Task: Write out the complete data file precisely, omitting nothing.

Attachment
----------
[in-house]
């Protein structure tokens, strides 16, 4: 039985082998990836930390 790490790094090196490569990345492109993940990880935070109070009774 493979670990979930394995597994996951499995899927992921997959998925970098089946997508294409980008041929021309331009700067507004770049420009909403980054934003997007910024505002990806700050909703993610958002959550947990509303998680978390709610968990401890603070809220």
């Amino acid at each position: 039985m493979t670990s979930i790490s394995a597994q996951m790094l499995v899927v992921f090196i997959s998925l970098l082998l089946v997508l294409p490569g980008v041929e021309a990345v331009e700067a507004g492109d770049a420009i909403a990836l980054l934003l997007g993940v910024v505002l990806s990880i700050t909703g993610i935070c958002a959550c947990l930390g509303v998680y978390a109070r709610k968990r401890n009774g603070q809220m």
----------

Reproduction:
[in-house]
């Protein structure tokens, strides 16, 4: 039985082998990836930390 790490790094090196490569990345492109993940990880935070109070009774 493979670990979930394995597994996951499995899927992921997959998925970098089946997508294409980008041929021309331009700067507004770049420009909403980054934003997007910024505002990806700050909703993610958002959550947990509303998680978390709610968990401890603070809220």
């Amino acid at each position: 039985m493979t670990s979930i790490s394995a597994q996951m790094l499995v899927v992921f090196i997959s998925l970098l082998l089946v997508l294409p490569g980008v041929e021309a990345v331009e700067a507004g492109d770049a420009i909403a990836l980054l934003l997007g993940v910024v505002l990806s990880i700050t909703g993610i935070c958002a959550c947990l930390g509303v998680y978390a109070r709610k968990r401890n009774g603070q809220m």